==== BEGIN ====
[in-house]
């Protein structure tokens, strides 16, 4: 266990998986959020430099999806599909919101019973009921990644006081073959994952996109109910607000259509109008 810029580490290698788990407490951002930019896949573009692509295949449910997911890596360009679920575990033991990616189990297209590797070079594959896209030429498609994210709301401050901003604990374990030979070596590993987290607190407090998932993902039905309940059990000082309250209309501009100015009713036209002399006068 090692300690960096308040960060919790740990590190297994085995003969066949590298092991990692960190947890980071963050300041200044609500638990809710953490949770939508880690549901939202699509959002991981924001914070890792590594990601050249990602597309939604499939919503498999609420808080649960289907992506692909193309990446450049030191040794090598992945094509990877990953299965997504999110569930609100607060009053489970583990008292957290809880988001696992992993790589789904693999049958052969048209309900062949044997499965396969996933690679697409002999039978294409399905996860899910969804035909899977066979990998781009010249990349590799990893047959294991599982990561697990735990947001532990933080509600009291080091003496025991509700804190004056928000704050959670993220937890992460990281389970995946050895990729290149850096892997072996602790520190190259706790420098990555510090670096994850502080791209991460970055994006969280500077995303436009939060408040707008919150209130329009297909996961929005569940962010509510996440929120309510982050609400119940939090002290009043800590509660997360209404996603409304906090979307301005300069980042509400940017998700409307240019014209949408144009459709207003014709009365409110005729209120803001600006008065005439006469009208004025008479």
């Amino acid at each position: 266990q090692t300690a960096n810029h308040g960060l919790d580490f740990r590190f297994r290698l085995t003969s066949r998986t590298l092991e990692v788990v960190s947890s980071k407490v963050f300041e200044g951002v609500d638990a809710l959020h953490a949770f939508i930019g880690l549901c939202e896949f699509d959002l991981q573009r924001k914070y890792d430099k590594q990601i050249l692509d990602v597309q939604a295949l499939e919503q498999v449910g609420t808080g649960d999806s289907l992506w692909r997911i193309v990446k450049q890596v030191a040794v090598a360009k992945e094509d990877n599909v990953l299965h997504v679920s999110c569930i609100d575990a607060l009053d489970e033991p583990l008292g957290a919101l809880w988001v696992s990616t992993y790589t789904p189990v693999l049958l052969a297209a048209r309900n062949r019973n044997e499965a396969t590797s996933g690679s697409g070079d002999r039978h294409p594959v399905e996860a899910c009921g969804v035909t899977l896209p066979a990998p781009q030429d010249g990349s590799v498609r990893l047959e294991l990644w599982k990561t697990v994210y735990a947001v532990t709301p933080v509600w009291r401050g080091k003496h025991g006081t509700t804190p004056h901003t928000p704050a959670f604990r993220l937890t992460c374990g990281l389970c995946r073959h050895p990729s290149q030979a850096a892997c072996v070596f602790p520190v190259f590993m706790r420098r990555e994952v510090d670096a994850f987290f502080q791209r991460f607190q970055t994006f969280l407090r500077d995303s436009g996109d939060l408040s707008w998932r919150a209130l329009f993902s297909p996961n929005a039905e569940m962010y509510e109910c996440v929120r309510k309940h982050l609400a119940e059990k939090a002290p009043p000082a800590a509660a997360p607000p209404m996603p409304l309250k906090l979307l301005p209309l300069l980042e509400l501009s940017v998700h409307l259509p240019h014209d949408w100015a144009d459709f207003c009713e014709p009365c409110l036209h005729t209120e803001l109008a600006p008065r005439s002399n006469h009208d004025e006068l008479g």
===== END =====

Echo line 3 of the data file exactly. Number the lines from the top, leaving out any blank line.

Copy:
């Amino acid at each position: 266990q090692t300690a960096n810029h308040g960060l919790d580490f740990r590190f297994r290698l085995t003969s066949r998986t590298l092991e990692v788990v960190s947890s980071k407490v963050f300041e200044g951002v609500d638990a809710l959020h953490a949770f939508i930019g880690l549901c939202e896949f699509d959002l991981q573009r924001k914070y890792d430099k590594q990601i050249l692509d990602v597309q939604a295949l499939e919503q498999v449910g609420t808080g649960d999806s289907l992506w692909r997911i193309v990446k450049q890596v030191a040794v090598a360009k992945e094509d990877n599909v990953l299965h997504v679920s999110c569930i609100d575990a607060l009053d489970e033991p583990l008292g957290a919101l809880w988001v696992s990616t992993y790589t789904p189990v693999l049958l052969a297209a048209r309900n062949r019973n044997e499965a396969t590797s996933g690679s697409g070079d002999r039978h294409p594959v399905e996860a899910c009921g969804v035909t899977l896209p066979a990998p781009q030429d010249g990349s590799v498609r990893l047959e294991l990644w599982k990561t697990v994210y735990a947001v532990t709301p933080v509600w009291r401050g080091k003496h025991g006081t509700t804190p004056h901003t928000p704050a959670f604990r993220l937890t992460c374990g990281l389970c995946r073959h050895p990729s290149q030979a850096a892997c072996v070596f602790p520190v190259f590993m706790r420098r990555e994952v510090d670096a994850f987290f502080q791209r991460f607190q970055t994006f969280l407090r500077d995303s436009g996109d939060l408040s707008w998932r919150a209130l329009f993902s297909p996961n929005a039905e569940m962010y509510e109910c996440v929120r309510k309940h982050l609400a119940e059990k939090a002290p009043p000082a800590a509660a997360p607000p209404m996603p409304l309250k906090l979307l301005p209309l300069l980042e509400l501009s940017v998700h409307l259509p240019h014209d949408w100015a144009d459709f207003c009713e014709p009365c409110l036209h005729t209120e803001l109008a600006p008065r005439s002399n006469h009208d004025e006068l008479g």